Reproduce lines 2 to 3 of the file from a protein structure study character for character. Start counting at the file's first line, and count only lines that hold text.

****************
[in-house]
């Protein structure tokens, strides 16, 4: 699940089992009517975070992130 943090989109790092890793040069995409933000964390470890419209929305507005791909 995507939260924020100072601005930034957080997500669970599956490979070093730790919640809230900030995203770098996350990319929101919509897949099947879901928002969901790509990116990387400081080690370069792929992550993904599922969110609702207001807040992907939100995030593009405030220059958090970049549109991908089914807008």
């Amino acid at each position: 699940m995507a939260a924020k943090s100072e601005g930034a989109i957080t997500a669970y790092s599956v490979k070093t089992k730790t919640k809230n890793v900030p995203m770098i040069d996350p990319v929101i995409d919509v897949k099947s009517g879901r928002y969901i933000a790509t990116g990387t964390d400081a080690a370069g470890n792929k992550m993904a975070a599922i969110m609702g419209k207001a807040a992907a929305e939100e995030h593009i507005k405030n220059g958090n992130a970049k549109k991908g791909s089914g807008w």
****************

């Protein structure tokens, strides 16, 4: 699940089992009517975070992130 943090989109790092890793040069995409933000964390470890419209929305507005791909 995507939260924020100072601005930034957080997500669970599956490979070093730790919640809230900030995203770098996350990319929101919509897949099947879901928002969901790509990116990387400081080690370069792929992550993904599922969110609702207001807040992907939100995030593009405030220059958090970049549109991908089914807008």
């Amino acid at each position: 699940m995507a939260a924020k943090s100072e601005g930034a989109i957080t997500a669970y790092s599956v490979k070093t089992k730790t919640k809230n890793v900030p995203m770098i040069d996350p990319v929101i995409d919509v897949k099947s009517g879901r928002y969901i933000a790509t990116g990387t964390d400081a080690a370069g470890n792929k992550m993904a975070a599922i969110m609702g419209k207001a807040a992907a929305e939100e995030h593009i507005k405030n220059g958090n992130a970049k549109k991908g791909s089914g807008w």